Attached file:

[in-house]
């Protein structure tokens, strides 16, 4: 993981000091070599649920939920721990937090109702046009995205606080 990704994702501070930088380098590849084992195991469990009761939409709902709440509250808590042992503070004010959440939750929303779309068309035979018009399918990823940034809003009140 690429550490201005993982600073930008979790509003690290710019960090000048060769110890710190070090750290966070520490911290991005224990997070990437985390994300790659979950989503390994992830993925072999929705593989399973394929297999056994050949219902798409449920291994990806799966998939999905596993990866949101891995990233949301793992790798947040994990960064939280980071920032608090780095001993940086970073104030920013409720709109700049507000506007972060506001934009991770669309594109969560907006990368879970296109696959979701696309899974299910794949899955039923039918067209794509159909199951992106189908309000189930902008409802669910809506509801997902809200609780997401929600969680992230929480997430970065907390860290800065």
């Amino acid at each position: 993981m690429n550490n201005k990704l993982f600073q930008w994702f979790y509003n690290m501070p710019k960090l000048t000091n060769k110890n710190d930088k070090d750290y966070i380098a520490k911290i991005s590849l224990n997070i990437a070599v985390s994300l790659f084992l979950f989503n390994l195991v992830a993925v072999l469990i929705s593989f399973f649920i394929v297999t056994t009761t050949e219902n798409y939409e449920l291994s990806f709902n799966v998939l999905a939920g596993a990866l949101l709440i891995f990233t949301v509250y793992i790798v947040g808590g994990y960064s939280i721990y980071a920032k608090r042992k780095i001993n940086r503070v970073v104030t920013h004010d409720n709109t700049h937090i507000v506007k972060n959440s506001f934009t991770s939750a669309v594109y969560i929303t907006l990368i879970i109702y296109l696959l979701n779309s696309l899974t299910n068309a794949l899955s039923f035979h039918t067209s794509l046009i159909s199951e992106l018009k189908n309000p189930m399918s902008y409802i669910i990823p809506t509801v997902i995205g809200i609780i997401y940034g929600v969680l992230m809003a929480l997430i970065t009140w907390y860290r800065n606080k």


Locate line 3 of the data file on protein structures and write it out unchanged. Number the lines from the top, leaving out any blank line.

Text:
């Amino acid at each position: 993981m690429n550490n201005k990704l993982f600073q930008w994702f979790y509003n690290m501070p710019k960090l000048t000091n060769k110890n710190d930088k070090d750290y966070i380098a520490k911290i991005s590849l224990n997070i990437a070599v985390s994300l790659f084992l979950f989503n390994l195991v992830a993925v072999l469990i929705s593989f399973f649920i394929v297999t056994t009761t050949e219902n798409y939409e449920l291994s990806f709902n799966v998939l999905a939920g596993a990866l949101l709440i891995f990233t949301v509250y793992i790798v947040g808590g994990y960064s939280i721990y980071a920032k608090r042992k780095i001993n940086r503070v970073v104030t920013h004010d409720n709109t700049h937090i507000v506007k972060n959440s506001f934009t991770s939750a669309v594109y969560i929303t907006l990368i879970i109702y296109l696959l979701n779309s696309l899974t299910n068309a794949l899955s039923f035979h039918t067209s794509l046009i159909s199951e992106l018009k189908n309000p189930m399918s902008y409802i669910i990823p809506t509801v997902i995205g809200i609780i997401y940034g929600v969680l992230m809003a929480l997430i970065t009140w907390y860290r800065n606080k």